There is the possibility that Walt will appear in the 2007 segments of the show (though he wasn’t even credibly 13 when he “got big” in Seasons 4 & 5), and I’ve read theories about his Season 3 appearance that involve astral projection and time travel and all that, but that seems like an awfully long way around to put this mystery to bed, so I think this is one that they’ll just have to leave hanging.

It’s risky to put an adolescent actor on a show that takes place over such a compressed period of time, and certainly you can argue that a growth spurt should have occurred to the creative team. In retrospect, it almost doesn’t make sense that they included a character that age in the show in the first place, let alone make him so central to a major mystery in the second season.

If they had to do it over again, I don’t know if Walt would have been one of Oceanic 815’s survivors. In other words, he was a Jennifer Parker.

Ana Lucia


In my Quick and Dirty Lost Primer, I mentioned what a non-factor the “Tailies” became after Season 2, so fair warning – this article is going to get pretty Tailie-centric.

There was a time when LOST wasn’t a show about supernatural mysteries, time travel, and an epic showdown between good and evil (though there were hints from the beginning that it was going in that direction – think Locke explaining backgammon to Walt early in Season 1). In the first season, the show was really about how a bunch of strangers banded together to survive. On one side of the island, you had the survivors led by Jack – a level-headed guy with a natural predisposition to take care of the people around him.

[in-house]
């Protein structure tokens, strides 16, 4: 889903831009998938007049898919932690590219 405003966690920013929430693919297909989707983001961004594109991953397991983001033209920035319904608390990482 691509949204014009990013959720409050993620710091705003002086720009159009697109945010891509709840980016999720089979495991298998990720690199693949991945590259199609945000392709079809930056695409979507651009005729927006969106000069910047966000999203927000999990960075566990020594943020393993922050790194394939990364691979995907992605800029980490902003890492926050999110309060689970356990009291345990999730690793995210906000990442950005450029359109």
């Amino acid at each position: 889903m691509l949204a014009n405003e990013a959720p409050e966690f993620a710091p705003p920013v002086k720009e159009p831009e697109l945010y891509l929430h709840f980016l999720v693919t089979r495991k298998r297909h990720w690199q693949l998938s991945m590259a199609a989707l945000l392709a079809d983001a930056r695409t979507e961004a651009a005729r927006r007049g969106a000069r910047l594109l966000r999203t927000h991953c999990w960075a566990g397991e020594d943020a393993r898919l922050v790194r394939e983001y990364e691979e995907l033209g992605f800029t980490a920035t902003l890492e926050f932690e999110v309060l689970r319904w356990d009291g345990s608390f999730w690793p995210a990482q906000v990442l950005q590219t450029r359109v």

When Season 2 began, you saw some serious alternate history. Ana Lucia was a hot-headed cop who kept her people together through intimidation in contrast to Jack’s more nurturing style. When she brought her people to the other side of the island, she kicked things off by killing Shannon (which was a mercy killing, at least as far as the viewers were concerned) and she never integrated herself with the rest of the castaways the way Libby, Mr. Eko, and Bernard did.

Very briefly, it seemed like she was going to take on more primacy when Jack asked her about training an army to fight the Others, but that turned out to be a non-starter.

At the end of the season, she was shot and killed by Michael. Other than a brief return as a ghost, she hasn’t been seen since.

As with Michael David Kelley (and each of the subsequent examples), her death can be chalked up to a casting choice. Late in her participation on the show, Michelle Rodriguez (the actress who played Ana Lucia) was arrested for a DUI on Oahu. A protracted sentencing process followed, and before you knew it, she was off the show.

Unlike Libby and Mr. Eko, you can argue that there was nothing more to do with Ana Lucia anyway. Her past had been resolved through flashbacks, so we were spared the wheel-spinning with Ana Lucia that characterized a lot of the Season 3 flashbacks.

You can also argue that Michael had to kill someone to free Ben at the end of Season 2, and given Ana Lucia’s history (killing Shannon) and proximity (she had a serious bone to pick with Ben), there were no other candidates for designated victim in that situation.